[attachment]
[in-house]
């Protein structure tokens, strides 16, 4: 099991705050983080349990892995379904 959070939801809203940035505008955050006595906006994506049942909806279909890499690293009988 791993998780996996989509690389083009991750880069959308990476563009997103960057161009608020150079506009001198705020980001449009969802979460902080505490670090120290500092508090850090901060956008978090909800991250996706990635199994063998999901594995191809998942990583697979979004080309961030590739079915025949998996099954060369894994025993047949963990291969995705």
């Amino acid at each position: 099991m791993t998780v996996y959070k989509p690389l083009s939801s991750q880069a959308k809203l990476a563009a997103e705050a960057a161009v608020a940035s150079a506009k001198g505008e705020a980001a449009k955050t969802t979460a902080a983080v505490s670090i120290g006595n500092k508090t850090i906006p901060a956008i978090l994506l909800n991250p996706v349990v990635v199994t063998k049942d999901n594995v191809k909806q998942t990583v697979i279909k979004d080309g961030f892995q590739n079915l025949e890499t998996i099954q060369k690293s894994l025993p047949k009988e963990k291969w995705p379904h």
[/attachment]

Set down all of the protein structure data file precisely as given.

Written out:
[in-house]
């Protein structure tokens, strides 16, 4: 099991705050983080349990892995379904 959070939801809203940035505008955050006595906006994506049942909806279909890499690293009988 791993998780996996989509690389083009991750880069959308990476563009997103960057161009608020150079506009001198705020980001449009969802979460902080505490670090120290500092508090850090901060956008978090909800991250996706990635199994063998999901594995191809998942990583697979979004080309961030590739079915025949998996099954060369894994025993047949963990291969995705």
């Amino acid at each position: 099991m791993t998780v996996y959070k989509p690389l083009s939801s991750q880069a959308k809203l990476a563009a997103e705050a960057a161009v608020a940035s150079a506009k001198g505008e705020a980001a449009k955050t969802t979460a902080a983080v505490s670090i120290g006595n500092k508090t850090i906006p901060a956008i978090l994506l909800n991250p996706v349990v990635v199994t063998k049942d999901n594995v191809k909806q998942t990583v697979i279909k979004d080309g961030f892995q590739n079915l025949e890499t998996i099954q060369k690293s894994l025993p047949k009988e963990k291969w995705p379904h």